Greetings and salutations to each and every one!
Let me begin with hearty congratulations to Vladislav Tkachiev and his entire team on the successful launch of their new website Why Chess! Bravo! I know it was a long time in coming and a great dream of Vlad. It is marvelous to see his vision come to fruition. No doubts great difficulties were overcome and any glitches in the system are sure to be smoothed out over time. Websites rise or fall on the basis of their content, and Why Chess with its interviews of Kirsan Ilyumzhinov and Alexander Grischuk has gotten off to a flying start. I can only hope that it continues for years to come and becomes a favorite website of chess lovers around the world.
About a month ago, I received a phone call from Vlad, who excitedly told me that the website would soon be launched! He asked me if I could write up the story of what happened with the World Blitz Championship in 1988, St. John, New Brunswick, Canada, as well as the expected follow-up for the World Blitz Championship in 1989 in Calgary, Canada. It is a long story…
The marvelous part about writing articles for a website is that space isn’t a consideration and articles aren’t edited to fit neatly into the one and a quarter pages provided. The downside of such a liberty is that an article may become overly long and boring. At the considerable risk of losing my readers’ attention, let me boldly forge ahead, comfortable in the knowledge that this article will be but one in a series…
Blitz Chess: My Beginning
© Yasser Seirawan 2011
When talking about Blitz chess and its position in the chess world it is impossible really not to start at the beginning so that we can at least try to understand how confused the chess world has become. Today as well as for many decades Blitz chess is the most popular form of chess in the world, and yet the status of a “World Blitz Championship” has existed in a type of twilight zone, flickering sometimes real and oftentimes as illusion. Why? To help answer that question I feel I have to start at the beginning, or rather my own beginning.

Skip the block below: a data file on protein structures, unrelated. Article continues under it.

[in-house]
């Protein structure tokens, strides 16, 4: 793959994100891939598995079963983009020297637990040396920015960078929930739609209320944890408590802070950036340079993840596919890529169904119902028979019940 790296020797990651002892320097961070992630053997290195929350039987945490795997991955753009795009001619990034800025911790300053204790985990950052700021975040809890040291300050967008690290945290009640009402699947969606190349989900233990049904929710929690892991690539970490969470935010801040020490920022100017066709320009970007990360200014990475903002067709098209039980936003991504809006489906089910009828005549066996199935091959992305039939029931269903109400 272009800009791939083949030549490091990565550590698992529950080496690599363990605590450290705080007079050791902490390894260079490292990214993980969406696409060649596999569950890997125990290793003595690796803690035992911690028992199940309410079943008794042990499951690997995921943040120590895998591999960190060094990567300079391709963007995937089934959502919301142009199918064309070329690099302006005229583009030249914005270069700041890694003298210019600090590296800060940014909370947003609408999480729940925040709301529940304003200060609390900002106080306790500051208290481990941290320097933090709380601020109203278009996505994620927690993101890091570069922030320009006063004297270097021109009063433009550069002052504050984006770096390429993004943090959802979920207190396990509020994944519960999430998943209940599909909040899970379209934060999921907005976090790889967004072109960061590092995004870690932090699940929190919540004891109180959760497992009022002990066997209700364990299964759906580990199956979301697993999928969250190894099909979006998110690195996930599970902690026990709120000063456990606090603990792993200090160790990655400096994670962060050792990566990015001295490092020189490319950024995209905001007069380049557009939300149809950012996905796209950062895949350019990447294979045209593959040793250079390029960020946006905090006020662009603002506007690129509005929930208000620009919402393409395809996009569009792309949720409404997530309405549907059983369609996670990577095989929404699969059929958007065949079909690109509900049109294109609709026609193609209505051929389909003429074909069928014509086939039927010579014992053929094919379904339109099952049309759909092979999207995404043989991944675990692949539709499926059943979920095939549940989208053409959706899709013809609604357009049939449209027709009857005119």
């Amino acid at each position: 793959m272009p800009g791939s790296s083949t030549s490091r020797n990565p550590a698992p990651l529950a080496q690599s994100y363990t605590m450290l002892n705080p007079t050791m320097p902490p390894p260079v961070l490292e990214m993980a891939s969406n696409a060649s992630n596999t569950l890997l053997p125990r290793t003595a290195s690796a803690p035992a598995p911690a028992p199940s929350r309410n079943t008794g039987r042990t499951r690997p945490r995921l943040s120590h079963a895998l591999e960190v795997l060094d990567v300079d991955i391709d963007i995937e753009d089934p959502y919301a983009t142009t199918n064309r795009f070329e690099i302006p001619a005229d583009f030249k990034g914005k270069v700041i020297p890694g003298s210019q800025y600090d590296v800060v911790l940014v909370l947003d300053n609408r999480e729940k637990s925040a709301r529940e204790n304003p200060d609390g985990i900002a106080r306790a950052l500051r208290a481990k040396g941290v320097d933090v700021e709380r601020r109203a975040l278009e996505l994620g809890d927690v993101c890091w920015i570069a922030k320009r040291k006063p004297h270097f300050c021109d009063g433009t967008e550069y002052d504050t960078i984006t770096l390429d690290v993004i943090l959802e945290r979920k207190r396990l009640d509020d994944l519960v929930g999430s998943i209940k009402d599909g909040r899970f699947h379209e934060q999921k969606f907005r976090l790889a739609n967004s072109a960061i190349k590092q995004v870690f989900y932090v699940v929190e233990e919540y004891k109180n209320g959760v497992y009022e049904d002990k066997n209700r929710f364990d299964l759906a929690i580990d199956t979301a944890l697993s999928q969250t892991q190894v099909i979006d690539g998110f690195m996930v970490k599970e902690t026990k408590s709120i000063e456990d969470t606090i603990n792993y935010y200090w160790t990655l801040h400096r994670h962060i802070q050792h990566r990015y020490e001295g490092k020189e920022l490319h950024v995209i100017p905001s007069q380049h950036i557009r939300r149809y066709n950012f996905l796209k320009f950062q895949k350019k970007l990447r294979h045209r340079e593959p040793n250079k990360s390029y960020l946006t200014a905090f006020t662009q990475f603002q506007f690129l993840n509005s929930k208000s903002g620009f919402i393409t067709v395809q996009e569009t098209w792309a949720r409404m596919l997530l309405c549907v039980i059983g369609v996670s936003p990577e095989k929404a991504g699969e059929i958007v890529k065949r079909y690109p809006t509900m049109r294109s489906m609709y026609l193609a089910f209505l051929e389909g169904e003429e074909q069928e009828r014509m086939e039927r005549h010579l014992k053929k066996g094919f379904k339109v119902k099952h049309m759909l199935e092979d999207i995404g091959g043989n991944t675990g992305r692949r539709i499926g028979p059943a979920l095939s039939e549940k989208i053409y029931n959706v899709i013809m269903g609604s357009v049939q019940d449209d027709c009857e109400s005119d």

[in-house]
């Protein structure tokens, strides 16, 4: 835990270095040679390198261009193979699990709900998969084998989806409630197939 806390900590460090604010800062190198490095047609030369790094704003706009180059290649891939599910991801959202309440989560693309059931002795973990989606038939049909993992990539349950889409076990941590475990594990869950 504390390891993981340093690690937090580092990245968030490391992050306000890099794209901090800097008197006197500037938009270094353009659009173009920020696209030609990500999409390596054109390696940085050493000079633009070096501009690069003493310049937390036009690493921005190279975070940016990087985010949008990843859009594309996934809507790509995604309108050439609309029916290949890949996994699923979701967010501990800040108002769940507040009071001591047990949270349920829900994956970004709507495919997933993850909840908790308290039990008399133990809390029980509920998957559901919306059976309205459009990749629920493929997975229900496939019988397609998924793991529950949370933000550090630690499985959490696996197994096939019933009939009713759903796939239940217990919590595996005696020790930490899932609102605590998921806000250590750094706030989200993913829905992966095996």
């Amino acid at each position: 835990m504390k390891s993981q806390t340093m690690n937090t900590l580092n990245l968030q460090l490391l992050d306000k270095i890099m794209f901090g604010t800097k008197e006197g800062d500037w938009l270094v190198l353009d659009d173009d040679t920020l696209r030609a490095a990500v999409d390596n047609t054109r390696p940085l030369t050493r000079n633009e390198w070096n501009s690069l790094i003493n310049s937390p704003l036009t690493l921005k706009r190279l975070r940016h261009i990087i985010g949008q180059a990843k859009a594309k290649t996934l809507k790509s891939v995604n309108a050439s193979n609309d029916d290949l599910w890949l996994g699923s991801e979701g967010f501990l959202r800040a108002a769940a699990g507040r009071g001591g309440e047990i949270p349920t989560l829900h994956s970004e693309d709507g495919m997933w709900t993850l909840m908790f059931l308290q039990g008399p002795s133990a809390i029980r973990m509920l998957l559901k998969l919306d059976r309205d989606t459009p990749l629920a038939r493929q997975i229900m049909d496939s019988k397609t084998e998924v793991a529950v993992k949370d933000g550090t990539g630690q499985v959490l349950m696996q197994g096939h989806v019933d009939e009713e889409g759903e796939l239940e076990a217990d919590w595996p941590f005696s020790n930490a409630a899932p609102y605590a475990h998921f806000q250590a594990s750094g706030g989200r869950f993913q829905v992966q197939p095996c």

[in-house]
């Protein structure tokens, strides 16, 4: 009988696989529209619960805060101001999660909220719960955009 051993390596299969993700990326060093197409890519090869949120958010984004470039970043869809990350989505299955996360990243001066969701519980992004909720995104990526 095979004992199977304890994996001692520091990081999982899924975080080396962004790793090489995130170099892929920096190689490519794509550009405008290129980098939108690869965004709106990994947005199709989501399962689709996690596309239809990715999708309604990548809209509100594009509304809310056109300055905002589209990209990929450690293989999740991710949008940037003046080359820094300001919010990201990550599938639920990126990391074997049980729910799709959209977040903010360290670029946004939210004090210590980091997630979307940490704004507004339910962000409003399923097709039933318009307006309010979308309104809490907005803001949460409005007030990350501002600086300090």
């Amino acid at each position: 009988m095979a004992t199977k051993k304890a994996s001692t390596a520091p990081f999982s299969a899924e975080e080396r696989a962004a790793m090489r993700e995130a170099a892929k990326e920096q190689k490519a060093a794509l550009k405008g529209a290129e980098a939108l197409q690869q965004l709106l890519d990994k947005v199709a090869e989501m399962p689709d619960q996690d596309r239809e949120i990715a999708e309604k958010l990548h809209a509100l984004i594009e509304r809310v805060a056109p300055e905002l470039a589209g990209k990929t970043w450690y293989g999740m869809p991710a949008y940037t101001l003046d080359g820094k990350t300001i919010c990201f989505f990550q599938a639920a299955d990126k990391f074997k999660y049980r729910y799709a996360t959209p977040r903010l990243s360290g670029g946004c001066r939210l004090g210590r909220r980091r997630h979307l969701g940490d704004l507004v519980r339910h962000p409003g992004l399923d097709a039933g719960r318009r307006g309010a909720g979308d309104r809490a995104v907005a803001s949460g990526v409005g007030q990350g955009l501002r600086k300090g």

I don’t think I’m different from any other chess player. Indeed, quite the opposite, I feel that we all learned chess in almost the exact same way. The story may have many versions, but the core is always the same: “I started to learn chess from a friend/relative. They taught me the moves and we began to play. Learning was difficult but eventually I got the hang of it and stopped making illegal moves. As soon as I was good enough I started to play Blitz…”
Certainly such a quote described my own case. In light of the ages of today’s top players, it is fair to say I started late. It was the summer of 1972 and I was twelve years old. My family had just made the move from Virginia Beach, Virginia, all the way across the country to Seattle, Washington. While waiting for our television and belongings to arrive, I visited the upstairs apartment of David Chapman, who had a television, to watch the Summer Olympics. While waiting for the program to begin we went through his closet full of board games, eventually coming to chess. Chess broke our pattern. David would teach me a new game, we’d play it until I won but once and we’d go on to the next; with chess, I got clobbered.
I think it is fair to say that David was about 1200 strength on our ELO system, which should draw a knowing smirk from our readers, but how soon we forget how incredibly strong such a player truly is. David knew all the legal moves, he knew to control the center, to castle, to develop his pieces and build up his forces for an attack. He knew a few tactics, as well as a decent number of checkmating patterns. Armed with just this knowledge he won ninety percent of the time against players who were not US Chess Federation members. David was a champion at Washington State University.